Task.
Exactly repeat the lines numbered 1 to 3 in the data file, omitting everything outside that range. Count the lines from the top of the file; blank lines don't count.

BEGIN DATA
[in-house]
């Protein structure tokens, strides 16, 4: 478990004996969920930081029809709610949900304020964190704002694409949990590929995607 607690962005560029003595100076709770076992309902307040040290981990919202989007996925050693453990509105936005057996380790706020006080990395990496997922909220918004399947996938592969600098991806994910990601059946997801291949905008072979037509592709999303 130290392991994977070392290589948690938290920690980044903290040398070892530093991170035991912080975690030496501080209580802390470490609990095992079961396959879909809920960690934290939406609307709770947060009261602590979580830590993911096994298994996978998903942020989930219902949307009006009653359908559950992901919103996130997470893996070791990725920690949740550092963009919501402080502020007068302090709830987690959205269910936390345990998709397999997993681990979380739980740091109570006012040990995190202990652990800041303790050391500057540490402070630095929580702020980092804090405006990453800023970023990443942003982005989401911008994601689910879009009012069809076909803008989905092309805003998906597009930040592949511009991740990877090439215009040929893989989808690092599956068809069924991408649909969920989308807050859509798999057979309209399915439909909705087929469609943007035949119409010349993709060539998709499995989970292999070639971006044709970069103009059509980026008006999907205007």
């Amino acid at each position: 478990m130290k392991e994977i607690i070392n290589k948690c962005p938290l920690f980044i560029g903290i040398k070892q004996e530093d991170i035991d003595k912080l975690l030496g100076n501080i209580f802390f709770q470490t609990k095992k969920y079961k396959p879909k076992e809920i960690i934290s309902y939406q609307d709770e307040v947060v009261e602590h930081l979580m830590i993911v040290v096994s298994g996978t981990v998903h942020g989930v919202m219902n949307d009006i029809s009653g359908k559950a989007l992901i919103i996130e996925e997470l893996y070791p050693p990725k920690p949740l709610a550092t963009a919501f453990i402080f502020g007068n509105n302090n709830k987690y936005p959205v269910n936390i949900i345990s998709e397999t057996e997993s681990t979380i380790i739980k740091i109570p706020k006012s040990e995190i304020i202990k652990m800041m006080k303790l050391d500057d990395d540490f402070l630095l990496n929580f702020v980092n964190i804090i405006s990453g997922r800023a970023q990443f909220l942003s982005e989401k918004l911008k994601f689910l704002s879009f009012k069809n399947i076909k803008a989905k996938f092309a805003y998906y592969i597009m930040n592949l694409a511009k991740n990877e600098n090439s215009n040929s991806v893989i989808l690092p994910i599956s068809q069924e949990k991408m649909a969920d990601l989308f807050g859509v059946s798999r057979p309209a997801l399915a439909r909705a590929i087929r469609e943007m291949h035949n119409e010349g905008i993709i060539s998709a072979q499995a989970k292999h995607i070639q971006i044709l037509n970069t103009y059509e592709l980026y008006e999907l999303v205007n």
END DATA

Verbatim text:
[in-house]
């Protein structure tokens, strides 16, 4: 478990004996969920930081029809709610949900304020964190704002694409949990590929995607 607690962005560029003595100076709770076992309902307040040290981990919202989007996925050693453990509105936005057996380790706020006080990395990496997922909220918004399947996938592969600098991806994910990601059946997801291949905008072979037509592709999303 130290392991994977070392290589948690938290920690980044903290040398070892530093991170035991912080975690030496501080209580802390470490609990095992079961396959879909809920960690934290939406609307709770947060009261602590979580830590993911096994298994996978998903942020989930219902949307009006009653359908559950992901919103996130997470893996070791990725920690949740550092963009919501402080502020007068302090709830987690959205269910936390345990998709397999997993681990979380739980740091109570006012040990995190202990652990800041303790050391500057540490402070630095929580702020980092804090405006990453800023970023990443942003982005989401911008994601689910879009009012069809076909803008989905092309805003998906597009930040592949511009991740990877090439215009040929893989989808690092599956068809069924991408649909969920989308807050859509798999057979309209399915439909909705087929469609943007035949119409010349993709060539998709499995989970292999070639971006044709970069103009059509980026008006999907205007």
């Amino acid at each position: 478990m130290k392991e994977i607690i070392n290589k948690c962005p938290l920690f980044i560029g903290i040398k070892q004996e530093d991170i035991d003595k912080l975690l030496g100076n501080i209580f802390f709770q470490t609990k095992k969920y079961k396959p879909k076992e809920i960690i934290s309902y939406q609307d709770e307040v947060v009261e602590h930081l979580m830590i993911v040290v096994s298994g996978t981990v998903h942020g989930v919202m219902n949307d009006i029809s009653g359908k559950a989007l992901i919103i996130e996925e997470l893996y070791p050693p990725k920690p949740l709610a550092t963009a919501f453990i402080f502020g007068n509105n302090n709830k987690y936005p959205v269910n936390i949900i345990s998709e397999t057996e997993s681990t979380i380790i739980k740091i109570p706020k006012s040990e995190i304020i202990k652990m800041m006080k303790l050391d500057d990395d540490f402070l630095l990496n929580f702020v980092n964190i804090i405006s990453g997922r800023a970023q990443f909220l942003s982005e989401k918004l911008k994601f689910l704002s879009f009012k069809n399947i076909k803008a989905k996938f092309a805003y998906y592969i597009m930040n592949l694409a511009k991740n990877e600098n090439s215009n040929s991806v893989i989808l690092p994910i599956s068809q069924e949990k991408m649909a969920d990601l989308f807050g859509v059946s798999r057979p309209a997801l399915a439909r909705a590929i087929r469609e943007m291949h035949n119409e010349g905008i993709i060539s998709a072979q499995a989970k292999h995607i070639q971006i044709l037509n970069t103009y059509e592709l980026y008006e999907l999303v205007n």